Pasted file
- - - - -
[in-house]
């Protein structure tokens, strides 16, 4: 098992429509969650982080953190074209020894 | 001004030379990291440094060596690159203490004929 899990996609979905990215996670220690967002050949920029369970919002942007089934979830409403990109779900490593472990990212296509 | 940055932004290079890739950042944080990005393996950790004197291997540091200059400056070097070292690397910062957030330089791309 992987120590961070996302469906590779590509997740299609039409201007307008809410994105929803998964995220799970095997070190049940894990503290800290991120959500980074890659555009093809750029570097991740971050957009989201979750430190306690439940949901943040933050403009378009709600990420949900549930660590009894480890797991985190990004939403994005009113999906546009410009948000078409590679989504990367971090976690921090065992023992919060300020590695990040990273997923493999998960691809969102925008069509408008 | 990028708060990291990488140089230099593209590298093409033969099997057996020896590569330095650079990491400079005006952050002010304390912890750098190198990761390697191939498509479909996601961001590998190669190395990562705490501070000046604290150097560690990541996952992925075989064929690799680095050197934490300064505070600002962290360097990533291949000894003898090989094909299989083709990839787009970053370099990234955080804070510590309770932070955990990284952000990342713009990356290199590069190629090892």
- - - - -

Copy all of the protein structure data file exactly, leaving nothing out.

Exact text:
[in-house]
């Protein structure tokens, strides 16, 4: 098992429509969650982080953190074209020894 | 001004030379990291440094060596690159203490004929 899990996609979905990215996670220690967002050949920029369970919002942007089934979830409403990109779900490593472990990212296509 | 940055932004290079890739950042944080990005393996950790004197291997540091200059400056070097070292690397910062957030330089791309 992987120590961070996302469906590779590509997740299609039409201007307008809410994105929803998964995220799970095997070190049940894990503290800290991120959500980074890659555009093809750029570097991740971050957009989201979750430190306690439940949901943040933050403009378009709600990420949900549930660590009894480890797991985190990004939403994005009113999906546009410009948000078409590679989504990367971090976690921090065992023992919060300020590695990040990273997923493999998960691809969102925008069509408008 | 990028708060990291990488140089230099593209590298093409033969099997057996020896590569330095650079990491400079005006952050002010304390912890750098190198990761390697191939498509479909996601961001590998190669190395990562705490501070000046604290150097560690990541996952992925075989064929690799680095050197934490300064505070600002962290360097990533291949000894003898090989094909299989083709990839787009970053370099990234955080804070510590309770932070955990990284952000990342713009990356290199590069190629090892």